3D Systems has unveiled its next generation 3DMe Photobooth, which transfers your face onto a 3D printed figure.
The new version of the 3D printing photobooth offers a better user experience designed at the retail floor and event spaces, and are now available for companies to order. A new user interface offers easier point-of-sale, easier user experience and detailed revenue reporting, writes Eddie Krassenstein for 3DPrint.com.
3D Systems chief hails next generation Photobooth
“We’re excited for the new opportunities that 3D Systems 3DMe Photobooth brings to retail and event spaces for increased foot traffic, recurring revenue, and for the joy it brings users,” explained Peter Theran, Vice President of Global Consumer Products at 3D Systems.
The machines are popular with users, and the new generation offers improvements for business people as well. “3DMe Photobooth is always hugely popular with consumers, and now it’s easier for owners, too. It’s a win for everyone,” Theran continued.
After snapping a picture of the user’s face, the machine imports that face onto the body of one of a number of branded characters. Among their number are figures from “The Walking Dead”, “Ghostbusters”, “Star Trek” and others.
The machine then offers the option of animating the character on screen, sharing their figure on social media or ordering a 3D printed model. Vendors can drive revenue and attract more customers to retail locations using the machines, which offer direct payment via credit billing.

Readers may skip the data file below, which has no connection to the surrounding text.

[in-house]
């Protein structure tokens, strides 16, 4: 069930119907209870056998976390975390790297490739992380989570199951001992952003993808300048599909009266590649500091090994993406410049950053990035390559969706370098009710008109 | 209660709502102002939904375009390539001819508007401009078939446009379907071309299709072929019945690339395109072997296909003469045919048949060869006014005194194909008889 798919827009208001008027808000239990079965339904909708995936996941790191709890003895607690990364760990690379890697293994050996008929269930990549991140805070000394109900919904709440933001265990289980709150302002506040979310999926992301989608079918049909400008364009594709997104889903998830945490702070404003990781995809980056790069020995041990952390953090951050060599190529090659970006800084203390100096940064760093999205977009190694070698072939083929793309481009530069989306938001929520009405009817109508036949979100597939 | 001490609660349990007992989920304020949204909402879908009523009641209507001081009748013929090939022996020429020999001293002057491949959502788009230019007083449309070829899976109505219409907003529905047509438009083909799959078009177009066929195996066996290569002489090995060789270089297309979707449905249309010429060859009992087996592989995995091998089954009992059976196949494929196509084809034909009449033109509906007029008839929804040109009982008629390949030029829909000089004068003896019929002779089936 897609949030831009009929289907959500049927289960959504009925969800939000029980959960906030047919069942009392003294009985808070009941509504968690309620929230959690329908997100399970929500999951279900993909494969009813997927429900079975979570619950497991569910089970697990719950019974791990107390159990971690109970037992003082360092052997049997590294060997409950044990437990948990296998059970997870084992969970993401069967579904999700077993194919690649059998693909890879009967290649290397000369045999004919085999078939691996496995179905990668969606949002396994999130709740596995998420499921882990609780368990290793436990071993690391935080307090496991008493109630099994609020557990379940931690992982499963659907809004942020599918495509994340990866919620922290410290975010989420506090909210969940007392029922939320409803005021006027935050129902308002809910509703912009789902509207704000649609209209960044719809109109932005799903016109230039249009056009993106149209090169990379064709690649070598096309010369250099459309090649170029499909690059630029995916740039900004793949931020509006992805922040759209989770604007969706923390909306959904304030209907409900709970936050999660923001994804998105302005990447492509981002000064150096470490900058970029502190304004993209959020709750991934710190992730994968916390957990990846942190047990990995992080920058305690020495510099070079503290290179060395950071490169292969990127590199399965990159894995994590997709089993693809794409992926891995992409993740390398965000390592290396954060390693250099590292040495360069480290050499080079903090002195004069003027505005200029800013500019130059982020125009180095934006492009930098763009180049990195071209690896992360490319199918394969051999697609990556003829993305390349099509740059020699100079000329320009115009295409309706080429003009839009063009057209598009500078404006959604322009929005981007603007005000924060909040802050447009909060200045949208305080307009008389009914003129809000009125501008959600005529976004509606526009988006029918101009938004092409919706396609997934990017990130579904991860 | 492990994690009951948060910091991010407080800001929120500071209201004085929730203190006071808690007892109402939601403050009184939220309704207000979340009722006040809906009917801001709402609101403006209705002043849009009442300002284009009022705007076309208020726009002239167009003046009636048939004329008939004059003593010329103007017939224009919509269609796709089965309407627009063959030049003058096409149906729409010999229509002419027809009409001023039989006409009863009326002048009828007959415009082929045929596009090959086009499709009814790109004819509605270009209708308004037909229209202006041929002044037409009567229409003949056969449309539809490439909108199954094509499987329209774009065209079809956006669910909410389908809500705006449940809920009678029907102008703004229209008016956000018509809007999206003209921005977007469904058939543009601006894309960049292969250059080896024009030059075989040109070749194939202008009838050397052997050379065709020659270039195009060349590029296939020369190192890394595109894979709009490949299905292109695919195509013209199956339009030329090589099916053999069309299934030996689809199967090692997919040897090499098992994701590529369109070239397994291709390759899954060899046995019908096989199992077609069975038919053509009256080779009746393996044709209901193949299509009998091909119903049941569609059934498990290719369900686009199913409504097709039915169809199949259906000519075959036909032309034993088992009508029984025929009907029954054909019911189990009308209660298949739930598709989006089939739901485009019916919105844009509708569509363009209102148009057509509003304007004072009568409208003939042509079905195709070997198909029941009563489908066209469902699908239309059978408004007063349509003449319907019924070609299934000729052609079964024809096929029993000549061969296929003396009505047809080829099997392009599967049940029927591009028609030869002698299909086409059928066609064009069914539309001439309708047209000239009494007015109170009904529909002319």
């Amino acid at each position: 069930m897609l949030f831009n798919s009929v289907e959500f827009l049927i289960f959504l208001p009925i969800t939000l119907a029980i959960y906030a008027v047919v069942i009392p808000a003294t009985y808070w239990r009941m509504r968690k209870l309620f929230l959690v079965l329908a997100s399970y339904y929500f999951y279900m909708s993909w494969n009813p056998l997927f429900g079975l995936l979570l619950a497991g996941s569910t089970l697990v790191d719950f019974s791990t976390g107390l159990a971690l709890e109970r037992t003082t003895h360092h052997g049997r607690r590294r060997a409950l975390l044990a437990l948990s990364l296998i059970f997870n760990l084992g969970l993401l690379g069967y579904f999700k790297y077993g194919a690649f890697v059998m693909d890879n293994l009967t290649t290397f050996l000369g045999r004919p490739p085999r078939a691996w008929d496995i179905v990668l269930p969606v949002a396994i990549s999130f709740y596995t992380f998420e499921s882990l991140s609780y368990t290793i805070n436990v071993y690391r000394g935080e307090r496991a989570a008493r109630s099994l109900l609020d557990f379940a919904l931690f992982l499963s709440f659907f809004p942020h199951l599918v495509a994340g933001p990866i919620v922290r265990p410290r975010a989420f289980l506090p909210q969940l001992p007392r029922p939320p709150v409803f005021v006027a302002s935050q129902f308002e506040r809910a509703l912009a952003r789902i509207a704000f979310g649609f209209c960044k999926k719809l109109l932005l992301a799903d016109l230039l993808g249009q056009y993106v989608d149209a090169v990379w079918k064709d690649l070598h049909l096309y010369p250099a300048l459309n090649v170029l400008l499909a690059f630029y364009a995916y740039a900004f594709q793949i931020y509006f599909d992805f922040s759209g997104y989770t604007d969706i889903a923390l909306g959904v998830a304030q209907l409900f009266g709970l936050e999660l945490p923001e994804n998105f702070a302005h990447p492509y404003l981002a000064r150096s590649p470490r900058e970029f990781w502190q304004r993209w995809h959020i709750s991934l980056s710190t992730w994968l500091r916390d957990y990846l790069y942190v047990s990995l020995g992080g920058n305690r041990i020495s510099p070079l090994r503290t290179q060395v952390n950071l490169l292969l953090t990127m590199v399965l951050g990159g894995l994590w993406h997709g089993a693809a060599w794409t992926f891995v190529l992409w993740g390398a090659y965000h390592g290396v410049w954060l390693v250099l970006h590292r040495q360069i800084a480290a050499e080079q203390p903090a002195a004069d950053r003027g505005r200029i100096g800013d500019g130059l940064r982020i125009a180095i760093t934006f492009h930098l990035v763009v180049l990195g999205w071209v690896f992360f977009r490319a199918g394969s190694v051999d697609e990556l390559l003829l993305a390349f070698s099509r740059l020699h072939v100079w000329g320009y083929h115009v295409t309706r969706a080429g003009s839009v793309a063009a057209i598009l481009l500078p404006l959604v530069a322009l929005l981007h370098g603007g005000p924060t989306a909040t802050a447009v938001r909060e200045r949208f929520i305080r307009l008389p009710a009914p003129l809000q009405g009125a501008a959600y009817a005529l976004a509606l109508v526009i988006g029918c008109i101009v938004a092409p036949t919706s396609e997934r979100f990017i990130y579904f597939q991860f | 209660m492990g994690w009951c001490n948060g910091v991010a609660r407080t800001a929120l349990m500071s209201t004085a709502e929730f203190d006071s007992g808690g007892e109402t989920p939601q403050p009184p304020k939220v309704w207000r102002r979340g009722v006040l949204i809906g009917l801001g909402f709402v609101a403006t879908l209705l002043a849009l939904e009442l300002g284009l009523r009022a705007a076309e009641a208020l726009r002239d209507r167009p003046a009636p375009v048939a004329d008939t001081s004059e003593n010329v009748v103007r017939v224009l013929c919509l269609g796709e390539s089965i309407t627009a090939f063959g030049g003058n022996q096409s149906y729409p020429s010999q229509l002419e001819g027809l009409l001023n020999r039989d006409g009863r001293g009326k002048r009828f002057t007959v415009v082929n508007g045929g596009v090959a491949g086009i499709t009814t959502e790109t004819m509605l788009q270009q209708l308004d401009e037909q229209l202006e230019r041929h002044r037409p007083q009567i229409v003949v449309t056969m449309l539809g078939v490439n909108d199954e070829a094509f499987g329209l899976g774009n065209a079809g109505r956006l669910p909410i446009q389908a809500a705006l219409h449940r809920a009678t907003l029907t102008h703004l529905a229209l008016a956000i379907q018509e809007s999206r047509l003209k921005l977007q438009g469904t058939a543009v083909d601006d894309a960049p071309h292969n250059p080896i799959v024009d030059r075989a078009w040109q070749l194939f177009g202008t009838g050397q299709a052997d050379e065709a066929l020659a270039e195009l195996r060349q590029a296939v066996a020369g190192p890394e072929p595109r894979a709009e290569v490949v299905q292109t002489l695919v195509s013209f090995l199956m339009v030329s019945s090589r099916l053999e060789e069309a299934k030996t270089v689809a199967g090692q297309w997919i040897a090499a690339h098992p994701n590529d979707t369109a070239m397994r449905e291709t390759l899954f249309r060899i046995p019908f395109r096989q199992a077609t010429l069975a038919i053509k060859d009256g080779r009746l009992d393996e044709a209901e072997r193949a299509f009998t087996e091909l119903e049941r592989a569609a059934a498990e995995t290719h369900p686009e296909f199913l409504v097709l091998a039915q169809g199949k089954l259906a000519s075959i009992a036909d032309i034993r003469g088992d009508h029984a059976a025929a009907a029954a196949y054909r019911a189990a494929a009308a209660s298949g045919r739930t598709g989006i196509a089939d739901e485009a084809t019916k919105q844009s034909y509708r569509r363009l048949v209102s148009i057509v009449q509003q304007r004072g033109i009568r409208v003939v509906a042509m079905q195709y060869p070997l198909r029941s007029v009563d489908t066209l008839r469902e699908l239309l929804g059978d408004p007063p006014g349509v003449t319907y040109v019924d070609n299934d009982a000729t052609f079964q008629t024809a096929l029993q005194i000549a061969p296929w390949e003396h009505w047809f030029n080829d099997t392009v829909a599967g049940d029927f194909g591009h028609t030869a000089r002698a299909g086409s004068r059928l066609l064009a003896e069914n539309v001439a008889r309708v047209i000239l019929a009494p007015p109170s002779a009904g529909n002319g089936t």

Drive revenue in your business with the 3D Systems 3DMe Photobooth
The system is a real novelty for consumers, and consistently attract crowds at trade shows. Vendors would have to choose their locations carefully in order to maximize profit, and the machines may prove most popular in areas popular with sci-fi and comics fans, such as cinemas or toy shops.
Krassenstein believes that the machines “could be quite the revenue generator for small to large businesses,” but the market for personalized 3D printed figurines would appear to be quite small.
3D printing technology has struggled to find a market since bursting onto the scene a few years ago. Despite consistently being billed as a truly disruptive technology, problems with quality have held 3D printing back from fulfilling its true potential.